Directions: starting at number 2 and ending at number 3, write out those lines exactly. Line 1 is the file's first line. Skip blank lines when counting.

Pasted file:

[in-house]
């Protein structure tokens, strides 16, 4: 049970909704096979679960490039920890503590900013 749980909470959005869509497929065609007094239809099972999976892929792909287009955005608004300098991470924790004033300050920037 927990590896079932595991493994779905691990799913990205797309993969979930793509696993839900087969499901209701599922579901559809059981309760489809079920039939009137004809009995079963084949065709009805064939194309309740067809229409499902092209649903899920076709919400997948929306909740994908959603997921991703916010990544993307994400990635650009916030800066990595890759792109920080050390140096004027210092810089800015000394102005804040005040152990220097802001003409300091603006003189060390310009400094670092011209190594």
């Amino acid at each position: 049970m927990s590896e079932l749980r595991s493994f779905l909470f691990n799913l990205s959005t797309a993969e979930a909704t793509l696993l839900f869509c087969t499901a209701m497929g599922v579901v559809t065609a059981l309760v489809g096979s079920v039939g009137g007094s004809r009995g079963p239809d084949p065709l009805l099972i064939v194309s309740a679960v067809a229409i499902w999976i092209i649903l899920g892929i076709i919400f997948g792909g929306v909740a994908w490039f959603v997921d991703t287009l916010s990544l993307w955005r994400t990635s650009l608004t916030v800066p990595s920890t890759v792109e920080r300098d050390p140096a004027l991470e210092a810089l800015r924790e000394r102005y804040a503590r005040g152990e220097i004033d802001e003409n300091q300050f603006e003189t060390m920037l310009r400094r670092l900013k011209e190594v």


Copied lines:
């Protein structure tokens, strides 16, 4: 049970909704096979679960490039920890503590900013 749980909470959005869509497929065609007094239809099972999976892929792909287009955005608004300098991470924790004033300050920037 927990590896079932595991493994779905691990799913990205797309993969979930793509696993839900087969499901209701599922579901559809059981309760489809079920039939009137004809009995079963084949065709009805064939194309309740067809229409499902092209649903899920076709919400997948929306909740994908959603997921991703916010990544993307994400990635650009916030800066990595890759792109920080050390140096004027210092810089800015000394102005804040005040152990220097802001003409300091603006003189060390310009400094670092011209190594």
């Amino acid at each position: 049970m927990s590896e079932l749980r595991s493994f779905l909470f691990n799913l990205s959005t797309a993969e979930a909704t793509l696993l839900f869509c087969t499901a209701m497929g599922v579901v559809t065609a059981l309760v489809g096979s079920v039939g009137g007094s004809r009995g079963p239809d084949p065709l009805l099972i064939v194309s309740a679960v067809a229409i499902w999976i092209i649903l899920g892929i076709i919400f997948g792909g929306v909740a994908w490039f959603v997921d991703t287009l916010s990544l993307w955005r994400t990635s650009l608004t916030v800066p990595s920890t890759v792109e920080r300098d050390p140096a004027l991470e210092a810089l800015r924790e000394r102005y804040a503590r005040g152990e220097i004033d802001e003409n300091q300050f603006e003189t060390m920037l310009r400094r670092l900013k011209e190594v």